Why do you need such a huge navy on the scale, for land conquest that does not have a vast ocean to control? Seems like a little overkill for the Baltic or North Sea? Or, why would you need it if you were not planning to fight the Royal Navy someday?
     
  7. ozjohn39

    ozjohn39 Member

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    Britain and Germany were in an arms race from about 1937 onwards, and I very much doubt that Germany could have changed the 'balance of power' all that much over even 10 years.

    For every BB the Km put in the water the RN would do at least the same and probably more.



    John.
     
  8. ozjohn39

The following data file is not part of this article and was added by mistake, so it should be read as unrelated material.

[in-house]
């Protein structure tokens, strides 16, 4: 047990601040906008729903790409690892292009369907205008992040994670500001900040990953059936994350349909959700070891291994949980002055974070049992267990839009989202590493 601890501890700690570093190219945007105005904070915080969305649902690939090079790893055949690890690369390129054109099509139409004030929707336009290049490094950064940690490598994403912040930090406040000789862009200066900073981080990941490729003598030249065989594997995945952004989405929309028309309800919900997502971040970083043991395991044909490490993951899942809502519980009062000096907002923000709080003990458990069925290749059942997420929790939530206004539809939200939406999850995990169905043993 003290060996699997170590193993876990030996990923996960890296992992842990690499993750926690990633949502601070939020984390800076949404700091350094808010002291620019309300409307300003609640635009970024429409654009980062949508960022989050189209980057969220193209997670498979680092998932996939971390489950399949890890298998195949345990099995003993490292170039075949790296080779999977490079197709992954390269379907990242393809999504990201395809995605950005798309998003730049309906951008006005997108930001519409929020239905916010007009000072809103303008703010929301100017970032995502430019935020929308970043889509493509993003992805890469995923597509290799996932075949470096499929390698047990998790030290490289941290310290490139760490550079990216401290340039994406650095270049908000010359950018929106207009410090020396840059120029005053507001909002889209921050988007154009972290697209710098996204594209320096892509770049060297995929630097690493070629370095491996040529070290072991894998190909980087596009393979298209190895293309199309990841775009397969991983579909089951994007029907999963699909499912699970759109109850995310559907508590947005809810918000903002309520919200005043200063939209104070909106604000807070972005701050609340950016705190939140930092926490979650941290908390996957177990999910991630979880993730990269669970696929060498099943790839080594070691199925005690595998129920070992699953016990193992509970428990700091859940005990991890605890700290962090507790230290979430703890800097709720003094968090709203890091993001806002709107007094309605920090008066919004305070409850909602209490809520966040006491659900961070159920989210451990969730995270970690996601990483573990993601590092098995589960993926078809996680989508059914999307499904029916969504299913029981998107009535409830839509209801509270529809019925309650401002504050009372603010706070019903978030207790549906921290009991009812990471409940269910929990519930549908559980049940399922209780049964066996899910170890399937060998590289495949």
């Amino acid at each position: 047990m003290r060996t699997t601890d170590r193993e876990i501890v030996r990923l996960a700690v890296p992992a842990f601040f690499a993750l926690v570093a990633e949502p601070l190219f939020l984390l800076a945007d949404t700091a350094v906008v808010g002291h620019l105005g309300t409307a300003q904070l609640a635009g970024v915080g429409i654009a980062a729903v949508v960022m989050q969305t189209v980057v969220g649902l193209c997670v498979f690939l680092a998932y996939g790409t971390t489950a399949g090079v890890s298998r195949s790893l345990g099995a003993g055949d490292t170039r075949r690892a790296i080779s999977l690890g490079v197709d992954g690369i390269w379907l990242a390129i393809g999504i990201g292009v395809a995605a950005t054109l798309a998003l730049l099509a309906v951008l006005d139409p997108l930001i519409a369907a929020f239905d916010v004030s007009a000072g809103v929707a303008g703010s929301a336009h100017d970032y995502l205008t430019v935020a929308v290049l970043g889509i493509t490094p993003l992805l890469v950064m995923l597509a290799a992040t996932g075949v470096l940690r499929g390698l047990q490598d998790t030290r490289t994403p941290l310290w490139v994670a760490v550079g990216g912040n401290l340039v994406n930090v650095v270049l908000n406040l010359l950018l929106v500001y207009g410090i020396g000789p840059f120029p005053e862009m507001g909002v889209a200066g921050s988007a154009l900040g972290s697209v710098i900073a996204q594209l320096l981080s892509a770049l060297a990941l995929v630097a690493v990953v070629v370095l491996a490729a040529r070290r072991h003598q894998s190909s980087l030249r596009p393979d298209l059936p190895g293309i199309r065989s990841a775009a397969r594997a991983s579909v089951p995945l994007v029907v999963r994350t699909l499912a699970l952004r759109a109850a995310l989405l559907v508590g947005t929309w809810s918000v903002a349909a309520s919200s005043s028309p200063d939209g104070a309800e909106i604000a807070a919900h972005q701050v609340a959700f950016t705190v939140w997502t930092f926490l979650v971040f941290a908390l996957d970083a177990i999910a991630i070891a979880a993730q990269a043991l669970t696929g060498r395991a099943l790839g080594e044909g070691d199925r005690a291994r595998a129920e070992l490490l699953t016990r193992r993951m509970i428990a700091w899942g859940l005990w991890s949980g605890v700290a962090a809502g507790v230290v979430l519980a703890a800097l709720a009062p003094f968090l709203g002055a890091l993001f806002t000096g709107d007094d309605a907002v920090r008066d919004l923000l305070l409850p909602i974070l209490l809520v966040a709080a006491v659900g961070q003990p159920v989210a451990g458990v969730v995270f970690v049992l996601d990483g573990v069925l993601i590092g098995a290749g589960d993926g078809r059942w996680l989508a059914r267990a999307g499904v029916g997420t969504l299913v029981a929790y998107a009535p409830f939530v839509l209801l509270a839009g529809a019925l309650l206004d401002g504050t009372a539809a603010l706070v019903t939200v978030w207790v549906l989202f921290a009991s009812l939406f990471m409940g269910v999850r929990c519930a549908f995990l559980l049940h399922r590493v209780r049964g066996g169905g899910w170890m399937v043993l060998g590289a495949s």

ozjohn39 Member

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    Sorry Carronade, I have made the same point as you.



    John.
     
  9. TiredOldSoldier

    TiredOldSoldier Ace

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    IMO the intetesting thing about the Z-Plan is it's enphasis on battleships, had the Germans gone along with it, and they probably could have without hugely impacting other production except the U-Boats, it would have been the perfect case of "building for the last war instead of for the next".
    While the Atlantic weather is less favorable to carrier ops than the South Pacific a battleship fleet would still end having no better role than the Japanese BBs if that as the Germans lacked a good base on the Atlantic and a North Sea based fleet is strategically powerless like the Hochseeflotte was in WW1.
    Weserübung or Seelowe would benefit from a stronger surface fleet but they managed to pull off the former without it and the later remains a very iffy proposition anyway.